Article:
Offline ran7ger

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Re: Recipes
« Reply #4 on: Jan 16, 2019, 05:00 PM »
 hey whytie, when i cook up bacon wrapped anything i like to fry the bacon on one side until it's just about done.  then wrap the cooked side of the bacon towards whatever it's going around, gets the bacon crispy without overcooking the fish.  works for me and works really well with burbot.

 as far as recipes go i never really follow em too close but lately i've been soaking my walleye fillets in a 50/50 mix of franks and tapatio hot sauces for about 15 minutes, shake off excess then into seasoned flour and panko or italian breadcrumbs with just a touch of parmesan.  cook in hot oil and serve with thai sweet chili sauce...so good and surprisingly not overly hot.

 good tip for cooking fish is to bring it up close to room temperature before beginning the seasoning and cooking process.

 pike usually end up as poor man's lobster boiled up in salted water and 7up until the chunks float and then served with drawn garlic butter.  been meaning to try pickling some pike and will hopefully get around to that once it warms up a bit.

 now i'm starving, thankfully there's fresh from the butcher venison stew bubbling on the stove.

Offline KenH

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Re: Recipes
« Reply #5 on: Jan 16, 2019, 07:30 PM »
Anybody ever smoke them ???I know  I know they are very hard to keep lit lol
[/qu

I smoke whitefish and pike, whitefish are really good smoked. Mind you anything is good smoked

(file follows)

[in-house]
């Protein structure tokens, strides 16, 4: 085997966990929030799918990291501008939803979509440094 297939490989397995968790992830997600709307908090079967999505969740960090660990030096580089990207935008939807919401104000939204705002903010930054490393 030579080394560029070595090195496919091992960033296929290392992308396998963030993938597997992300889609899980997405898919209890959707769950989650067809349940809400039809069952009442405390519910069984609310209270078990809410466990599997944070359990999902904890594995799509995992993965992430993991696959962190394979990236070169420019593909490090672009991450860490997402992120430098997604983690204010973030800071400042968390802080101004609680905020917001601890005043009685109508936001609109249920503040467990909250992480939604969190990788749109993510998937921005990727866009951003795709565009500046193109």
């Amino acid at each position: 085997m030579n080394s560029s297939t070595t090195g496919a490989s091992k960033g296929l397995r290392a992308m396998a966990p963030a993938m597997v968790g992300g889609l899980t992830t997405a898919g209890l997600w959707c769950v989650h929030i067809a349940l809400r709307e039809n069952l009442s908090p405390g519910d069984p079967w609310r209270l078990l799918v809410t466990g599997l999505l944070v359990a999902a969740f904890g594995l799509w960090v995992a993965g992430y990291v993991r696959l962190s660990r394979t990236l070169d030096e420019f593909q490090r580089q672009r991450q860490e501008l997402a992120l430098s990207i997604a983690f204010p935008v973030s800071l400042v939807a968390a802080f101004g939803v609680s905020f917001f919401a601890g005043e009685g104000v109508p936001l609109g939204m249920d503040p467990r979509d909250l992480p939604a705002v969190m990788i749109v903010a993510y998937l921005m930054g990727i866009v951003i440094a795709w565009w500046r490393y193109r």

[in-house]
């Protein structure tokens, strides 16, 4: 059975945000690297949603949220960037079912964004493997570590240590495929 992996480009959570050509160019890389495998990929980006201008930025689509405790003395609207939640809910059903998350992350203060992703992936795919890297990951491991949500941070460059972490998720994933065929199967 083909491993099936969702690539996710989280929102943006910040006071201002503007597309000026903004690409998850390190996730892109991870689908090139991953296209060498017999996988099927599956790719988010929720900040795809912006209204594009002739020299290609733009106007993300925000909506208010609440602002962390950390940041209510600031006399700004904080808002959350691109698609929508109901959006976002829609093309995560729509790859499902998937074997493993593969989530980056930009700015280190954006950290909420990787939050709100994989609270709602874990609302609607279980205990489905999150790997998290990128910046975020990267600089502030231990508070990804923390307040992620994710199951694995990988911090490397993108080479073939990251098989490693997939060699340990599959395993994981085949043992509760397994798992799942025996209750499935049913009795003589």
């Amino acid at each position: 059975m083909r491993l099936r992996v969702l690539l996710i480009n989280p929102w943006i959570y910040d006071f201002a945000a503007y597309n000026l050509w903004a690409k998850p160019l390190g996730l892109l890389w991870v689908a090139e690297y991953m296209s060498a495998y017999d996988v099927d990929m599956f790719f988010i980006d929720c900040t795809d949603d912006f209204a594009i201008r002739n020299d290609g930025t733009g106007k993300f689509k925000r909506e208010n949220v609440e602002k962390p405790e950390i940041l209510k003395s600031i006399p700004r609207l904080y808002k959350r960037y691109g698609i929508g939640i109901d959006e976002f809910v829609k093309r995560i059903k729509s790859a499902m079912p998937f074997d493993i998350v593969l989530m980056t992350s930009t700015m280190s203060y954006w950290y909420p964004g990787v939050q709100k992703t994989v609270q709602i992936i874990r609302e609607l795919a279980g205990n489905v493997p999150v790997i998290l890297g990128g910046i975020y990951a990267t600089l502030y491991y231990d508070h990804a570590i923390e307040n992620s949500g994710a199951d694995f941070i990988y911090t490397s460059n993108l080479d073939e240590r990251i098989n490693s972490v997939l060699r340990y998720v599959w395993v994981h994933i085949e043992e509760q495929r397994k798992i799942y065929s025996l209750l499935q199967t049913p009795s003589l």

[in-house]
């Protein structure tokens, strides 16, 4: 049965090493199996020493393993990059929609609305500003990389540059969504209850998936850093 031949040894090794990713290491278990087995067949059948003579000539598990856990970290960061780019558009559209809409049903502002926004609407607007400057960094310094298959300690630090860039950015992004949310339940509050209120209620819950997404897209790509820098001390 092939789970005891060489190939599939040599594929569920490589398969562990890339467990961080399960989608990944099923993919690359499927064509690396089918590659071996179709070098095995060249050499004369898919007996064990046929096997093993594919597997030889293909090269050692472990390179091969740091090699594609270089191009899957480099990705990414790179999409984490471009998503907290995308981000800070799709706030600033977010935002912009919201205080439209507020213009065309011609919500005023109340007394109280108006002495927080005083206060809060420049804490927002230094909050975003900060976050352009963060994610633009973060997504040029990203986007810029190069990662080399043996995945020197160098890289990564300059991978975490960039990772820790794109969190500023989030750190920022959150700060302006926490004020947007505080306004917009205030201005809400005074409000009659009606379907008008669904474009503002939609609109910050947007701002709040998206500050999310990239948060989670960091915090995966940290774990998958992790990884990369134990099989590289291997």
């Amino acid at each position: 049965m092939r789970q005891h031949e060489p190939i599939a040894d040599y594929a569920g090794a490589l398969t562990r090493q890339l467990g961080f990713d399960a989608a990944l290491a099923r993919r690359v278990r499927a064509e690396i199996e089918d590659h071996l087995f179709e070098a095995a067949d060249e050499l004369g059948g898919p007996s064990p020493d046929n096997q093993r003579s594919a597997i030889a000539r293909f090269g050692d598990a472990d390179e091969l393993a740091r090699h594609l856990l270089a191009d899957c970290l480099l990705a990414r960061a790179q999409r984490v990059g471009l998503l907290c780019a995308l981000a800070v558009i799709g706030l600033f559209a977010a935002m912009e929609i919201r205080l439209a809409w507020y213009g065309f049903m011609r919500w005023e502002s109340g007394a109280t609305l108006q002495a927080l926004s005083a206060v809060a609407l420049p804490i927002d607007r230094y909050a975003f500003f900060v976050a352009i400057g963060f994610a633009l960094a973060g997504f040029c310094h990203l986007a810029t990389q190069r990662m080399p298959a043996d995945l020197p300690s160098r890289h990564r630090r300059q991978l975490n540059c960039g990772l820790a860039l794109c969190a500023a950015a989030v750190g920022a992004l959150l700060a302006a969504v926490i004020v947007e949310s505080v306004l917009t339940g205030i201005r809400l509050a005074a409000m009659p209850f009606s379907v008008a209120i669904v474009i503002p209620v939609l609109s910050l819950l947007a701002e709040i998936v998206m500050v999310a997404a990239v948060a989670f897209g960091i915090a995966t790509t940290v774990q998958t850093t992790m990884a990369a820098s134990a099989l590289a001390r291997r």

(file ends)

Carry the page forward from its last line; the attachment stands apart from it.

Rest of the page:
Offline dkruks

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Re: Recipes
« Reply #6 on: Jan 16, 2019, 07:58 PM »
I just ate some pike that we caught today. Just a little salt and pepper fried in butter. My all-time favourite way to cook pike.  Out of cold water they are fantastic.

Offline speckspotter

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Re: Recipes
« Reply #7 on: Jan 16, 2019, 08:34 PM »
Smoked trout is a personal favourite. After the brining and an applewood smoking, brush on a little maple syrup as the cooking finishes. If it is not as good as candied salmon, it's awfully close.

Offline ToonFisher

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Re: Recipes
« Reply #8 on: Jan 23, 2019, 06:49 AM »
Fry in lard or butter, but not in vegetable oil. That suits my pallet best. As long as I stay away from vegetable oil, just about any coating of fish fillet gets tasty fries.

Offline 350 Mag

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Re: Recipes
« Reply #9 on: Feb 09, 2019, 05:52 PM »
Try fish cakes...

Fish deboned and ground mix with shredded potatoes  ground.

I pre-cook fish and potatoes.

Then mix in some eggs, panko bread crumbs, fresh dill, parlsey and green onion.

Salt & Pepper and some lemon zest.

Mix all together.

Deep fry .

Serve  with wedges, fries or coleslaw.

Also you can serve on toasted bun with a homemade tartare sauce.

Offline ToonFisher

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Re: Recipes
« Reply #10 on: Feb 10, 2019, 11:20 PM »
Try fish cake...
Great recipe.

I would chop fish and potatoes into small chunks, and add some corn starch, water and spice. Mix and fry. It's like fish hash brown.